How can you leave your mark on Mars?
What’s so weird about a new comet?
What’s the smell that has girl goats going crazy?
And Apple is speeding things up. Coming up today…On Science!
Hello and welcome to On Science. I’m Emerald Robinson.
Looking for a way to leave your mark on this world? How about out of this world? Science advocacy start-up Uwingu is giving you the opportunity to name a crater on Mars. With over 500,000 craters on the Red Planet left unnamed, there’s enough to go around. For just a mere five bucks you can name a crater after you, your pet, your Mom, your Dad, you name it. And while NASA might not be referring to Emerald Crater as its next dig site for the rover Curiosity, Uwingu will be using the names purchased by its customers in its Mars map which will be made available to the public. And your money will be used for science good! Proceeds from the naming campaign will go toward “grants for space research and education—meaning that with every name you contribute you’ll be helping to fuel future space activities.” And keep it clean folks because Uwingu won’t recognize anything profane. Emerald Crater… that has a nice ring to it, don’t you think?
And you think we could come up with better names for comets! NASA’s Near-Earth Object Wide-Field Infrared Survey Explorer, or NEOWISE, found its first comet since coming out of hibernation, Comet C/2014 C3 (NEOWISE). Yeah, not a very spectacular name. This never-before-seen comet is a real weirdo, say astronomers! This particular comet has a retrograde orbit, meaning that it orbits the Sun in the opposite way that Earth and the other planets do. NASA brought NEOWISE out of retirement to help with the effort to identify potentially hazardous objects that are near to Earth. How about naming it Comet Weirdo?
And speaking of weird. It turns out lady goats go ga-ga over males’ hairy stench! This smell may be pretty repulsive to us humans, but researchers at the University of Tokyo say that this particular pheromone activates the central reproductive axis in female goats. They found that this pheromone released by male goats’ head skin has the power to turn on a hormone in the female goats’ brains that governs the reproductive endocrine system. They say that this new knowledge may one day help farmers to more precisely control the reproduction of their herds. And they say that it’s likely this type of pheromonal effect is present in other livestock and maybe even humans. What did the girl goat say to the boy goat? I love your hairy stench.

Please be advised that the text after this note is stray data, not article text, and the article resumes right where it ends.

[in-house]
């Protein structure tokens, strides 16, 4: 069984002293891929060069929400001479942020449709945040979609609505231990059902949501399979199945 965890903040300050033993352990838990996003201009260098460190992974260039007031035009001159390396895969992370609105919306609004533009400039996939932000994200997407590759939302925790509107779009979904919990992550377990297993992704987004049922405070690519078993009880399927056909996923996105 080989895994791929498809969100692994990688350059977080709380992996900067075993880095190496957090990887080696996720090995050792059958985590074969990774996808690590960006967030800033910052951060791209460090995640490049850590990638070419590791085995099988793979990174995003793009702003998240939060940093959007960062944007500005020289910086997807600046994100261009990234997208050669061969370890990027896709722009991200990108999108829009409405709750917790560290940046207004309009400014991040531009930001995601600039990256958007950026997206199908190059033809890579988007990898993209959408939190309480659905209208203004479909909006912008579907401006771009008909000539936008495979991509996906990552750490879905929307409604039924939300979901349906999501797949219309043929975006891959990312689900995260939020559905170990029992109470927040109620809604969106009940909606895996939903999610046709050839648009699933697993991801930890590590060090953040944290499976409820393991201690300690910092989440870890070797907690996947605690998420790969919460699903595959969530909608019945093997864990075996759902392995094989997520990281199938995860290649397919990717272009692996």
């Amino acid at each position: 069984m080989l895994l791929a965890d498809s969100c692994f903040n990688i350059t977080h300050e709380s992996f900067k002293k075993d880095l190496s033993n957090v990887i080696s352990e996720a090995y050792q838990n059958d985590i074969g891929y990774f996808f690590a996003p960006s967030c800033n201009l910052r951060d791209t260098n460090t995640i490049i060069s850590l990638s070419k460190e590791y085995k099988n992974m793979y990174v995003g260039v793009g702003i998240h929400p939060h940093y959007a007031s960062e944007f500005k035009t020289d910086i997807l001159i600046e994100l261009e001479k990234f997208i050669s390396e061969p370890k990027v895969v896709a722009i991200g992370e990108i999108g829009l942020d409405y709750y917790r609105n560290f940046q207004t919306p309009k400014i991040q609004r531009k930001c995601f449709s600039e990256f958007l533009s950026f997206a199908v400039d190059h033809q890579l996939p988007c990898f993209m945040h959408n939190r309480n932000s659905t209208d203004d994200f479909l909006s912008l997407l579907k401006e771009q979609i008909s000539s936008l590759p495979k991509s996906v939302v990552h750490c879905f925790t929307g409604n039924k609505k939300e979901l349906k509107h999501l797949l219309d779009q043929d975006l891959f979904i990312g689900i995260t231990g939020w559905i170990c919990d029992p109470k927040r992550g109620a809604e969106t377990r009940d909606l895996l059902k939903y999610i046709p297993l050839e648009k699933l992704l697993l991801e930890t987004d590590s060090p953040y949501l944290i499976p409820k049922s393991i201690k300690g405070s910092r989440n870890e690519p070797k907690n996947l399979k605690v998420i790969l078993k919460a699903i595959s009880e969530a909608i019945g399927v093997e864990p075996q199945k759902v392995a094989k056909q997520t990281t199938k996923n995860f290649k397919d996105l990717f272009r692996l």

Here’s another interesting new find. A graduate student at the Ohio State University discovered a creepy, crawly microscopic species. Yuck. The species is a type of mite that the student affectionately nicknamed “The Buckeye Dragon Mite.” The mite kind of resembles the Chinese dragon that you see in New Year celebrations. At just over a half a millimeter, the mite can’t be seen by the naked eye. The mite was found 20 inches below the surface on campus and had unusual straight hairs along its body not found in other known members of its family. The mite also has interesting features on its mouth called rutella that function similar to teeth in other mites. The rutella supports a pouch-like vessel in the front of the mouth and it’s believed that the pouch acts like a nutcracker, holding microorganisms in place while the internal pincers puncture them and suck up their fluid contents. Great…now I’ll probably dream about giant Buckeye Dragon Mites tonight.
Right after I dream about driving a shiny, red Ferrari with an iPhone app, that is. Sometimes dreams do come true! Apple plans to announce its first iOS in the Car with Ferrari, Mercedes Benz, and Volvo in the near future. This feature will link the iPhone or other device with a car’s infotainment system. The app will bring a customized version of the platform to the car’s own touchscreens and displays that goes beyond playing music and giving navigation through a car’s system. Users can expect a Siri-based text messaging system and call-handling with multi-media control. Apple plans to make the announcement at the Geneva Auto Show.
And that’s what’s cool in science and technology today. Siri let’s speed things up!